Texas Tampon Tax is Now Eliminated

The new sales tax exemption for feminine hygiene products in Texas, known as the 'tampon tax,' is now effective. Here's what it means for you.

Feminine hygiene products on shelf in supermarket
(Image credit: Getty Images)

The Texas tampon tax is finally eliminated. That means Texans no longer pay state sales tax on menstrual products, such as tampons and sanitary pads. Texas is the 25th state to eliminate sales tax on feminine hygiene products, also sometimes referred to as the "pink tax" or "tampon tax."

Although the legislation was finalized in June, efforts to eliminate the pink tax in Texas began last year when several state lawmakers voiced support for the proposal. 

“Every woman knows that these products are not optional. They are essential to our health and well-being and should be tax exempt,” Texas Senate Committee on Finance chairwoman Sen. Joan Huffman said in a release last year.

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What is the Texas 'tampon tax'? 

The tampon tax or "period tax" refers to the sales tax on the already high price of tampons. Tampons are taxed by some states as luxury goods, even though millions of menstruating women consider tampons to be necessities. The tampon tax is a form of "pink tax." The pink tax also sometimes refers to sales tax on women’s menstrual products. But the term can also apply to products traditionally marketed to women at higher prices than similar products designed for or primarily marketed to men. 

Until now, menstrual products were considered luxury items in Texas. However, a Texas sales tax relief bill passed earlier this year recognizes these products as essentials. Under the new legislation, effective September 1, 2023, the following types of products are exempt from the state’s 6.25% sales tax rate.

  • Tampons and sanitary napkins
  • Menstrual sponges and menstrual pads
  • Any items similar to those above “for the principal purpose of feminine hygiene in connection with the menstrual cycle or postpartum care”

What other states are getting rid of the pink tax?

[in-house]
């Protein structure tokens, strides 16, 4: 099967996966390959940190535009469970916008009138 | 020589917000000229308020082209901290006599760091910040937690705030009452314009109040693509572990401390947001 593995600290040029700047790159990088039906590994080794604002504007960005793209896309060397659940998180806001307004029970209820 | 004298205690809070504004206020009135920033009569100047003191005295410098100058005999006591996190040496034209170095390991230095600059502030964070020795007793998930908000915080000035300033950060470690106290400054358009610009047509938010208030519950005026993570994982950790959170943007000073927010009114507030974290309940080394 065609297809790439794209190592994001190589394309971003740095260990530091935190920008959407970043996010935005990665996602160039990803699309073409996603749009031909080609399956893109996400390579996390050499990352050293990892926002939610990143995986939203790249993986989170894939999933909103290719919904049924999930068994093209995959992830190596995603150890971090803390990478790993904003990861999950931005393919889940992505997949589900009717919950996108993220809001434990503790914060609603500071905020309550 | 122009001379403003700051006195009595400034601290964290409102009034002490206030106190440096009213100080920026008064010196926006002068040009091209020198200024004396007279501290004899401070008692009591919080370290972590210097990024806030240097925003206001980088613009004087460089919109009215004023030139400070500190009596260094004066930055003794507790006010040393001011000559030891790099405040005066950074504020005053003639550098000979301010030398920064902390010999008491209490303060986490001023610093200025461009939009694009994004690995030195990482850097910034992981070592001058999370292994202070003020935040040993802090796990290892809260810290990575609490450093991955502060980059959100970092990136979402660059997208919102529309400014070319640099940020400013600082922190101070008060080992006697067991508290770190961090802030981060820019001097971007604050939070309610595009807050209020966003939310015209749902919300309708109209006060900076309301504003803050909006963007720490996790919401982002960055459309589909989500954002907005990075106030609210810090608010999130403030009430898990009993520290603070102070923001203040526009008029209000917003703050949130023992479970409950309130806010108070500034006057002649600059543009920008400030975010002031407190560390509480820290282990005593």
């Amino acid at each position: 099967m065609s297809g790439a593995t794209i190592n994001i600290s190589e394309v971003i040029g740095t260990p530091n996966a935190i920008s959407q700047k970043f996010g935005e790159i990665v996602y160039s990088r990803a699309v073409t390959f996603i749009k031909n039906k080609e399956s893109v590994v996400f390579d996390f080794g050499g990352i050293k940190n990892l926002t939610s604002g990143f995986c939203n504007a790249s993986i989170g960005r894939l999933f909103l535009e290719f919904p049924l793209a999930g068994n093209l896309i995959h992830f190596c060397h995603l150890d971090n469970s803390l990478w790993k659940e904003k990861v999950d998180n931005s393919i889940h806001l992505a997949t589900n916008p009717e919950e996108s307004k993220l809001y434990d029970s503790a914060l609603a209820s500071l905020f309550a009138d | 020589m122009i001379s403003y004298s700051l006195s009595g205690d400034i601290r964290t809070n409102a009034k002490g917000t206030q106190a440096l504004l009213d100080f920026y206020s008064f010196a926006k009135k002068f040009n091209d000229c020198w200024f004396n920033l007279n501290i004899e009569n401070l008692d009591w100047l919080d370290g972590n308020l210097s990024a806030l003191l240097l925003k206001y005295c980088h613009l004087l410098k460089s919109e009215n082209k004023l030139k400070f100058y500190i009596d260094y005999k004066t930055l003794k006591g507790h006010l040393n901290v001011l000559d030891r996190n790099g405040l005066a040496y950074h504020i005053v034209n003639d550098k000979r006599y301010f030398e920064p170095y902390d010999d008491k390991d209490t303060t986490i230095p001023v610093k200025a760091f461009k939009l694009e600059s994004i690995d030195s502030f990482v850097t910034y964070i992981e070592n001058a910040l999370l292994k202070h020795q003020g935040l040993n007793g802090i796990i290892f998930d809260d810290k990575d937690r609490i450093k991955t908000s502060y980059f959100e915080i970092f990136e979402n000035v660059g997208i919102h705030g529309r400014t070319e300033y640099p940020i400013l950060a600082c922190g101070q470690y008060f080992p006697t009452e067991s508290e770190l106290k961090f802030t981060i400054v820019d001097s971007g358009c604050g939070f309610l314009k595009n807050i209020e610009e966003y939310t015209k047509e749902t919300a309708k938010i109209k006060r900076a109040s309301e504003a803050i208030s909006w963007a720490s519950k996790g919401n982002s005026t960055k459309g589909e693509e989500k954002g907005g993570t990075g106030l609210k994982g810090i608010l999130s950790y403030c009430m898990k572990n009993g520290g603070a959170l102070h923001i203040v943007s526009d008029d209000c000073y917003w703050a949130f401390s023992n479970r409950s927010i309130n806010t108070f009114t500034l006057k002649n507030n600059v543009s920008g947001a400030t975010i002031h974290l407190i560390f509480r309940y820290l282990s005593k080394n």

Texas is the only state to finalize its tampon tax legislation so far this year. However, lawmakers in several other states have proposed eliminating sales tax on period products and haven't yet succeeded.

These include Arizona, Georgia, Hawaii, Indiana, Kansas, Kentucky, Mississippi, North Dakota, South Carolina, South Dakota and West Virginia.

Tampon tax history 

Eliminating sales taxes on menstrual products has become more common in recent years. Including Texas, 25 states have made menstrual products tax-exempt. According to the Alliance for Period Supplies, nine states passed sales tax exemptions in 2021 and 2022 alone. 

  • Vermont, Maine, Michigan, Louisiana, and New Mexico passed legislation to exempt menstrual products in 2021.
  • Nebraska, Colorado, Iowa, and Virginia banned the pink tax in 2022.

However, banning sales tax on women’s hygiene products isn't a new concept.  

  • Minnesota eliminated sales tax on tampons in 1981 when health products were made tax-exempt. 
  • Pennsylvania became the second to stop taxing tampons in 1991. 
  • New Jersey joined the list in 2005. 
  • Since 2016, the list of states without a pink tax has grown every year. 

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Katelyn Washington
Tax Writer

Katelyn has more than 6 years’ experience working in tax and finance. While she specializes in tax content, Katelyn has also written for digital publications on topics including insurance, retirement and financial planning and has had financial advice commissioned by national print publications. She believes that knowledge is the key to success and enjoys helping others reach their goals by providing content that educates and informs.